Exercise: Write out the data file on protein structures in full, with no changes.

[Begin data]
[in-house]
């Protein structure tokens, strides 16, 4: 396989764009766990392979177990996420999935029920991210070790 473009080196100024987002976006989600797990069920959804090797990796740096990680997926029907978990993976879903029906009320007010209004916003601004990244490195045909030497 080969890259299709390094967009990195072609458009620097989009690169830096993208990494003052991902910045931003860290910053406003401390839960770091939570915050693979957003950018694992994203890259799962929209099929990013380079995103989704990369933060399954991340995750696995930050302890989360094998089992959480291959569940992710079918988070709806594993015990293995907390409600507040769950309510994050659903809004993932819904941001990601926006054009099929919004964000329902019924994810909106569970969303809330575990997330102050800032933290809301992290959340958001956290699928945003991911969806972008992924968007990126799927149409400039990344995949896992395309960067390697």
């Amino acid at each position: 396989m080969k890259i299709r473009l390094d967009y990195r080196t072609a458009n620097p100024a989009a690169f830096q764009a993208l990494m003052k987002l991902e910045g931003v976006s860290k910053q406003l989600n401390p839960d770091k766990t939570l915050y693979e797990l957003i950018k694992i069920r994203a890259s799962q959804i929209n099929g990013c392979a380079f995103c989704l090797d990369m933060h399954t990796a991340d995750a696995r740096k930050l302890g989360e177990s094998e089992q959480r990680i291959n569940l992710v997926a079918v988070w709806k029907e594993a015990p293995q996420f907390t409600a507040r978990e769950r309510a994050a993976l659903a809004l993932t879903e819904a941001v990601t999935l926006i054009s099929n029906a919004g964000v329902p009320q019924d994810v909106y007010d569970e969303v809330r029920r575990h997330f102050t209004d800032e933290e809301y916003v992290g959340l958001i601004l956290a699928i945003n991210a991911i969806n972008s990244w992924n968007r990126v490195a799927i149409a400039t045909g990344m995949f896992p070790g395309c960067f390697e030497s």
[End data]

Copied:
[in-house]
């Protein structure tokens, strides 16, 4: 396989764009766990392979177990996420999935029920991210070790 473009080196100024987002976006989600797990069920959804090797990796740096990680997926029907978990993976879903029906009320007010209004916003601004990244490195045909030497 080969890259299709390094967009990195072609458009620097989009690169830096993208990494003052991902910045931003860290910053406003401390839960770091939570915050693979957003950018694992994203890259799962929209099929990013380079995103989704990369933060399954991340995750696995930050302890989360094998089992959480291959569940992710079918988070709806594993015990293995907390409600507040769950309510994050659903809004993932819904941001990601926006054009099929919004964000329902019924994810909106569970969303809330575990997330102050800032933290809301992290959340958001956290699928945003991911969806972008992924968007990126799927149409400039990344995949896992395309960067390697």
């Amino acid at each position: 396989m080969k890259i299709r473009l390094d967009y990195r080196t072609a458009n620097p100024a989009a690169f830096q764009a993208l990494m003052k987002l991902e910045g931003v976006s860290k910053q406003l989600n401390p839960d770091k766990t939570l915050y693979e797990l957003i950018k694992i069920r994203a890259s799962q959804i929209n099929g990013c392979a380079f995103c989704l090797d990369m933060h399954t990796a991340d995750a696995r740096k930050l302890g989360e177990s094998e089992q959480r990680i291959n569940l992710v997926a079918v988070w709806k029907e594993a015990p293995q996420f907390t409600a507040r978990e769950r309510a994050a993976l659903a809004l993932t879903e819904a941001v990601t999935l926006i054009s099929n029906a919004g964000v329902p009320q019924d994810v909106y007010d569970e969303v809330r029920r575990h997330f102050t209004d800032e933290e809301y916003v992290g959340l958001i601004l956290a699928i945003n991210a991911i969806n972008s990244w992924n968007r990126v490195a799927i149409a400039t045909g990344m995949f896992p070790g395309c960067f390697e030497s």